On his return to his adopted homeland, de Valera refused to accept the Anglo-Irish treaty brokering a partitioned island and partial independence for the Irish Republic. Civil war ensued. Alan Rickman in the film Michael Collins memorably portrayed a gaunt, shaken, detached de Valera again on the run, this time from his fellow Irish and former comrades. Holed up on a farm, he spoke as if still the Republic’s commander. He insisted that he and his republican diehards spoke for the majority who now opposed his cause. An Irish Free State defending a divided nation hunted down Irish Republican Army irregulars; de Valera finally surrendered.
After ten years out of power, the former leader of the dead Republic spent some of the bond money to start a newspaper—and Ireland’s most successful political party, Fianna Fáil. At its helm, de Valera would gain the role of prime minister, faced with eliminating the republicans in the remnants of an I.R.A. sworn to fight on for his 1916 Republic. Between 1932 and 1959, he ran the Irish nation for 21 years; he then served two terms as president before his death, at 90, in 1975.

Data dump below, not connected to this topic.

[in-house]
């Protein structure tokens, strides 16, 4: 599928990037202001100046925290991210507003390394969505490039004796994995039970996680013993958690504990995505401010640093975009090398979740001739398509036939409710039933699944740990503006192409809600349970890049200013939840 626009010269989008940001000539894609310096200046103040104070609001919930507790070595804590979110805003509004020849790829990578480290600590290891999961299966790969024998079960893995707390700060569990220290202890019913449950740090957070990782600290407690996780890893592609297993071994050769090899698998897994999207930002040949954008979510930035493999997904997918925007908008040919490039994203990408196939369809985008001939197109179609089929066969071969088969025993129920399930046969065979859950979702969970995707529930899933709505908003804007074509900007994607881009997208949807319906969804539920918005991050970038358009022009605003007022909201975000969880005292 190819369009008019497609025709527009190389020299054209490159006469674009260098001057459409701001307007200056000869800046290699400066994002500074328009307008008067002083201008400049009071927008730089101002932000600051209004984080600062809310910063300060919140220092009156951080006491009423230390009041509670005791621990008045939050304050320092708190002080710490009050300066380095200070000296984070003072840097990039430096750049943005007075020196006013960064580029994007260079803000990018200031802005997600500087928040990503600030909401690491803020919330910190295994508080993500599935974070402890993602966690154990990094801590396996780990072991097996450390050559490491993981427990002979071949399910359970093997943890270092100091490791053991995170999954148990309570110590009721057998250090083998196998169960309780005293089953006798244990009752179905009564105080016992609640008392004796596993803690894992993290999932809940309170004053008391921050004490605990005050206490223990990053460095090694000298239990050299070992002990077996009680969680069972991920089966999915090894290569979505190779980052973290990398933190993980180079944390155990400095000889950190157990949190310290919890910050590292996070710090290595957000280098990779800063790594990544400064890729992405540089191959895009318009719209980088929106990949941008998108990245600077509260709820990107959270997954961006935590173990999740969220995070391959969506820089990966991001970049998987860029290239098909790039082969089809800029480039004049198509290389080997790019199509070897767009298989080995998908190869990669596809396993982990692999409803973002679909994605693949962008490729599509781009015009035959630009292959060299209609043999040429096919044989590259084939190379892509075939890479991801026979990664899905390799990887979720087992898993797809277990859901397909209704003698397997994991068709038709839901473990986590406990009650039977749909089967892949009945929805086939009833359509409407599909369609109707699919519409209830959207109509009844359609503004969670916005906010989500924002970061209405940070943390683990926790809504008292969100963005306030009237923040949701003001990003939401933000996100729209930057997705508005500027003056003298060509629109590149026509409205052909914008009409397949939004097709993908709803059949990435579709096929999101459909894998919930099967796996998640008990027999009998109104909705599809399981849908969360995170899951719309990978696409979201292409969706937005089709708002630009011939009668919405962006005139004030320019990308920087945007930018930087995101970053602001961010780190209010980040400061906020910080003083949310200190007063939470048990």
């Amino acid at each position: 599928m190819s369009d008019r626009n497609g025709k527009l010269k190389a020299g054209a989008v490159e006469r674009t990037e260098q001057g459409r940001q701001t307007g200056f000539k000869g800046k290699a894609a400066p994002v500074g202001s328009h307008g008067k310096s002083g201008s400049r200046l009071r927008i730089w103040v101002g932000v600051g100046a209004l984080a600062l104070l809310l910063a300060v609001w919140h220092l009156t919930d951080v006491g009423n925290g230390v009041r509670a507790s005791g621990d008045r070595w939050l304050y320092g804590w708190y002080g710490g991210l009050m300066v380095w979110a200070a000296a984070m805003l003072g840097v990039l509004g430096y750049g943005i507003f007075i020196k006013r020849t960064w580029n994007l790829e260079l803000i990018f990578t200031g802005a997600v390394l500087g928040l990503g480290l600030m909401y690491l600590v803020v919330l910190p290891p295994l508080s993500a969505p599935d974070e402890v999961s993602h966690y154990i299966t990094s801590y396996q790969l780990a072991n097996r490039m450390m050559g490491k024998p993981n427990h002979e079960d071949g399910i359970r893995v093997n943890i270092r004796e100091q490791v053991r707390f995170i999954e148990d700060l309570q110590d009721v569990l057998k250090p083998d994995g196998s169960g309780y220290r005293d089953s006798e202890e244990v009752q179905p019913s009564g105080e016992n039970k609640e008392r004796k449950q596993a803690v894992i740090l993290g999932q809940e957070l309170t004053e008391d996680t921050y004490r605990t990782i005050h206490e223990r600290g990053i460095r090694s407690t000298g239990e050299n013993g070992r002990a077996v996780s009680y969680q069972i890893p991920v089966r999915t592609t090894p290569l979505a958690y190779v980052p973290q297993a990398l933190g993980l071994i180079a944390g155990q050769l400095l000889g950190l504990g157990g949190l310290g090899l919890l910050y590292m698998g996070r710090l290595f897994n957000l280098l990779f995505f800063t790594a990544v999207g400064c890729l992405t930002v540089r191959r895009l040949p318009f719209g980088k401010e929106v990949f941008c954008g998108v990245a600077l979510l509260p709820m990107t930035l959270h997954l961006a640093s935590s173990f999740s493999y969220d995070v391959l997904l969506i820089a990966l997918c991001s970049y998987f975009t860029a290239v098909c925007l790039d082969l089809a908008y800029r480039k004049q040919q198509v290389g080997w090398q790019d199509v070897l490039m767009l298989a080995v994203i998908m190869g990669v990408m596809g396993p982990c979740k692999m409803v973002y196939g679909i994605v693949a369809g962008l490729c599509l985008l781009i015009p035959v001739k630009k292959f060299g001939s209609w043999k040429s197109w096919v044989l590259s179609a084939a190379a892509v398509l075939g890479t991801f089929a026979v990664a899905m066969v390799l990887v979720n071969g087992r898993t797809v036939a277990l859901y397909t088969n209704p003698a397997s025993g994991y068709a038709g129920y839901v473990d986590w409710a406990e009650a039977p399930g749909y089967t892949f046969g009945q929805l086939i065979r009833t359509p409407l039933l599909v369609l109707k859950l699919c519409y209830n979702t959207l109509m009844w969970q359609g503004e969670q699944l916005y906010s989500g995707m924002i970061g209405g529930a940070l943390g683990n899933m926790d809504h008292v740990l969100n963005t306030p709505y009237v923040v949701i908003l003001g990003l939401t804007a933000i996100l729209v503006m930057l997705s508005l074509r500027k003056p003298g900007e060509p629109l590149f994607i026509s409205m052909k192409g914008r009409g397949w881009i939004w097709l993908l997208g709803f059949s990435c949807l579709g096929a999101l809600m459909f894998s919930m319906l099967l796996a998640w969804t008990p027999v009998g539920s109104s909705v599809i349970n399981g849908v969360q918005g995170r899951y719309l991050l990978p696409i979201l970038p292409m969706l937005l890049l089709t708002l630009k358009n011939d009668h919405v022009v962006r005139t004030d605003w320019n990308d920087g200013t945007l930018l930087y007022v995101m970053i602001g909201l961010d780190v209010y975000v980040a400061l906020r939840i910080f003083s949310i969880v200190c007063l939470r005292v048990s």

Originally a mathematics teacher (a fact Hannigan does not mention—he offers little on de Valera outside of these 18 months), his many admirers and foes acknowledged his persistent, if charm-challenged at times, ability to calculate, to outwit, to persevere against great odds. For much more on de Valera see Tim Pat Coogan’s Eamon de Valera: The Man Who Was Ireland.
Hannigan’s narrative was originally published by a Dublin-based press, so Americans not immersed in diplomatic affairs or Irish republican bickering may find certain sections sluggish or obscure. For instance, on page two, Hannigan summarizes de Valera’s post-Rising rap sheet. The author mentions how “it was for decades incorrectly assumed that it was his American birth that saved his life.
In actual fact, his survival had more to do with the logistics of court-martial and fortunate timing.” Yet, he fails to elaborate on this crucial point, for de Valera’s wily survival elevated his legendary status among both American fundraisers and Irish constituents.
Hannigan’s steady pace presents a solid study. However, accounts of convoluted faction fighting between older Fenians and de Valera’s team of advisors may appeal only to historians. The recording of protracted debates between stalwarts John Devoy and Judge Daniel F. Cohalan and upstart de Valera and his aides may weary less obsessed readers. Still, the inclusion of this information, collated from press coverage on both sides of the Atlantic, provides value as such data have until now not been gathered, to my knowledge, so efficiently and compactly.